Sunday, January 6, 2019

Tickets: 2 of ...2 (??); also a dream about dogs

Okay so clearly I threw a bunch of these out at some point; I remember it vaguely, they were so worn I literally couldn't read the words on some old movie tickets, etc. I probably wrote about it here? This blog is a weird repository for things I no longer remember that I take the time to share with some folks like [TBD] # of times / year. Communication is strange.

Here's a Dream About Puppies I had (I know. u r welcome)
I slept a little fitfully for the last few hours of my rest last night, because I was really really convinced--like, I woke up and had to walk myself why this could not really be true--that I had (a) acquired two puppies, one of whom my brain called "Boxer" as in was a Boxer but, in fact, was not at all that breed (I had a clear mental image of the dog in my mind) but looked a lot more like a pug / shar pei mix. And there was another puppy, as well, though this one went both unnamed and unseen. And I had (a) acquired them, as noted above, and (b) stashed them--responsibly--at a friend's house. There's actually a specific friend, a nice family, whose house they were at in my mind. And I did this with this family's clearance, of course; or perhaps because they (the family) were actually somehow the keepers of these new dogs and I was just looking after them? And it was okay, I hadn't messed up, but I had left the Boxer / ??? pup in its cage for like not-nice too-long; like I should've gone by their place last night to feed it, walk it, etc. But hadn't, and I really needed to get there soon, now. And it was this rumbling unease through my sleep and my waking. One effective tool was to note that I knew this could not be the case because I had seen a member of this family posting on social media that day about hanging out in Santa Monica, so clearly they were still home and I had not (a) acquired two puppies etc. etc. But that's actually what it took. I'm not usually seized by limn hour fantasia; and anxiety wasn't even the driving force behind this one. I just...thought it was true. For a couple of hours.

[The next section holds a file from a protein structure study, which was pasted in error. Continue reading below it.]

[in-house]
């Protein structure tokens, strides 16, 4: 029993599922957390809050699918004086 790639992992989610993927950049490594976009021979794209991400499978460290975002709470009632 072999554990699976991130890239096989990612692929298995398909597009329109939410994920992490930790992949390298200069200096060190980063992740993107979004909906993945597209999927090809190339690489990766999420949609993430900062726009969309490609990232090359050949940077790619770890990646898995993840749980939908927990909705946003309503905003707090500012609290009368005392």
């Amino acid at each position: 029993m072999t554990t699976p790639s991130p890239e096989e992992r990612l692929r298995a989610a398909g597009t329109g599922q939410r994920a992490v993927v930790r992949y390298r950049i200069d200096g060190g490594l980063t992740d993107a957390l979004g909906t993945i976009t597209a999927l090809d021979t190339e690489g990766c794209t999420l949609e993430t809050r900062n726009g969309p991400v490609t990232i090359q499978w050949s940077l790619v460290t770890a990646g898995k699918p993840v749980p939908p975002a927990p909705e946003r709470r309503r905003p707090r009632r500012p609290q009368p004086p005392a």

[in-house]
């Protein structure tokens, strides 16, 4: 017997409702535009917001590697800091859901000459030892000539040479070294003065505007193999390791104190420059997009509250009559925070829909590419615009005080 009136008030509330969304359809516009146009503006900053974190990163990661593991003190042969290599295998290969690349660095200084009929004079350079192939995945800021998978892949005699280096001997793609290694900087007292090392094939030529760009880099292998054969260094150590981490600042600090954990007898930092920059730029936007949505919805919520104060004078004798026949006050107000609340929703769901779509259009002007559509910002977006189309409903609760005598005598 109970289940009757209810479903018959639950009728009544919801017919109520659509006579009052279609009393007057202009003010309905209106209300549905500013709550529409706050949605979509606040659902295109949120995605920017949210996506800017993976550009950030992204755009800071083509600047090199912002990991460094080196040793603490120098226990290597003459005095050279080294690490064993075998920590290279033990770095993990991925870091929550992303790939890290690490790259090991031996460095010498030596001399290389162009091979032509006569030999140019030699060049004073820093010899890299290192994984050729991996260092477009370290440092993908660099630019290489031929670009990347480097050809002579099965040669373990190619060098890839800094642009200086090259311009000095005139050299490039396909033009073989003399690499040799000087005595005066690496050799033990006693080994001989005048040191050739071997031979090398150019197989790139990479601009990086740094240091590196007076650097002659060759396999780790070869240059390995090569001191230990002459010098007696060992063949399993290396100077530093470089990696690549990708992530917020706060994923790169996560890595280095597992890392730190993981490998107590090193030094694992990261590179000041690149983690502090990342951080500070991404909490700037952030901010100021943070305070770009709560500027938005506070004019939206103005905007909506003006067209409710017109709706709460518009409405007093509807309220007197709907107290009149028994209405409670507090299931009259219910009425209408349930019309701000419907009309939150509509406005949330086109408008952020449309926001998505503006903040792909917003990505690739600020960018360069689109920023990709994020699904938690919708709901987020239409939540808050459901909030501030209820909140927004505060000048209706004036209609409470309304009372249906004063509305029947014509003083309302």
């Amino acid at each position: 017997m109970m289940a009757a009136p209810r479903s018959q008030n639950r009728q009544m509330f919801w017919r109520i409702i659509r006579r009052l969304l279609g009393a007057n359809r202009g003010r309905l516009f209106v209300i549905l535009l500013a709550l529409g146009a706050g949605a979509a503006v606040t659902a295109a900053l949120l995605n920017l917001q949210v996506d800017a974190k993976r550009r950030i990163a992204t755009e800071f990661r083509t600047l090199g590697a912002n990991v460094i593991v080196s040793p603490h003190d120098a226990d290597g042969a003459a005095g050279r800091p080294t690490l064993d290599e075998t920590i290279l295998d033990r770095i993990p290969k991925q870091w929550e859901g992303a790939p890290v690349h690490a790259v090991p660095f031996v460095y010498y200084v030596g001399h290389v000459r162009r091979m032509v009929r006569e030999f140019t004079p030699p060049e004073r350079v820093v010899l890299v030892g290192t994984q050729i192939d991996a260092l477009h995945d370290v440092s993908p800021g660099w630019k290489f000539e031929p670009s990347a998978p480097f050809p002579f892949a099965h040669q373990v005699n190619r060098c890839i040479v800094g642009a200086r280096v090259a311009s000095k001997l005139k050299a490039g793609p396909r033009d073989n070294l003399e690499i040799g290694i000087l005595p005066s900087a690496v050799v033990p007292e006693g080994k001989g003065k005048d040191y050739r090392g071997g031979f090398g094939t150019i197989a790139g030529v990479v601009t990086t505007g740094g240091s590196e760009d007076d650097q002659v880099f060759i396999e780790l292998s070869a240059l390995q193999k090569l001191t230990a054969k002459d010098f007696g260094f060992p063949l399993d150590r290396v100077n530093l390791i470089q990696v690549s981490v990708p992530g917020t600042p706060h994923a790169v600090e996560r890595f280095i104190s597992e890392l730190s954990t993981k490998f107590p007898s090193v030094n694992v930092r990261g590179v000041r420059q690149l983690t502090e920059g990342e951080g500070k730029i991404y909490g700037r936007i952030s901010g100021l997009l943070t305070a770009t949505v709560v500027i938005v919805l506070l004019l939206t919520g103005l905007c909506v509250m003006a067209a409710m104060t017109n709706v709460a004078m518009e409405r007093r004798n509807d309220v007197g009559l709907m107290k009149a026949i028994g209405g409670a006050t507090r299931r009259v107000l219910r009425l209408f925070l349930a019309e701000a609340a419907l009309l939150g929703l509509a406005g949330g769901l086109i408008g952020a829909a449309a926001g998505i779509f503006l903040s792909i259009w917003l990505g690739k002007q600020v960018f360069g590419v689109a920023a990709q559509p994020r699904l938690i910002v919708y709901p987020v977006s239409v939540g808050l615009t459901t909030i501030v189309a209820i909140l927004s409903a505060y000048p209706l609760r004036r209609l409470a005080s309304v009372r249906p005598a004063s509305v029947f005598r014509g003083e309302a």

(It's not true. I have acquired 0 puppies lately, boxer or otherwise).

Okay Back to these Tickets
I know you're not here for puppy dreams, but because: riveting tickets. There are many fewer than I thought! I think we can just...I think we're getting this done, fam!

First I am going to do a bonus digital round because it seems basically unfair that things I watch digitally--which is, like, most things at this point--have no tickets and do not get archived. And one thing in particular seemed worth noting to wit

The Surprise, by Mike van Diem
This is the sort of comedy that we're meant to call "dark" or "edgy" or something, because it's ostensibly about death although of course it is not about death, etc. But really, it's not. It was also really interesting to watch it through the veil of cultural filter -- it's Dutch, and seemed very...that. To me. Not that I'd know. I think what I mainly mean is that it was (plot-wise) about a sort of shaggy-dog speculative fiction crime-n-caper plot where a man and a woman both sign up for this high-end service that will end your life for you in a way of your choosing: with a loved one, by surprise, etc. The idea is that it is a relatively humane way to go, although the examples we see are not super-humane (although, certainly, the film is not about body suffering). But in addition to not being about the body-suffering, it's has this skating-over the basic engine of the story quality that I actually liked (and that might have been what seemed a bit "Dutch", to me, although what the h. do I know), which was that these people's feelings/reasoning/motivation were touched on but really not the point; the point was this kind of antic madcap stuff surrounding "when's it going to happen? can we change our minds if we fall in love or whatever?" etc. And I liked it, a lot, despite a final final beat that seemed out of step with its general nice-spirited-ness and general treatment of its subject. The stars were terrific. It was well-plotted. Oh! I also thought it was cool that Mike van Diem, the director, won an Academy Award in 1998; and then...this feature in 2015. It could well be that the story behind that is a decade-plus of frustration, but also maybe not. Maybe he was active, happy that whole time, doing stuff; and then has these moments where he emerges to me, along whatever no-doubt very idiosyncratic vectors of marketing and artistic diffusion bring things to my attention. People can do their stuff for a long time, I'm saying. That's cool.

Okay now physical tickets. There's just a few left; it's more than is going to be fun, and that's what it is. I'm just going to lean into those feelings and do it. I will try to surface any negative feelings. I am ridding my life of these small bits of paper.

Aero Theatre
April 1st, 2018 7:20pm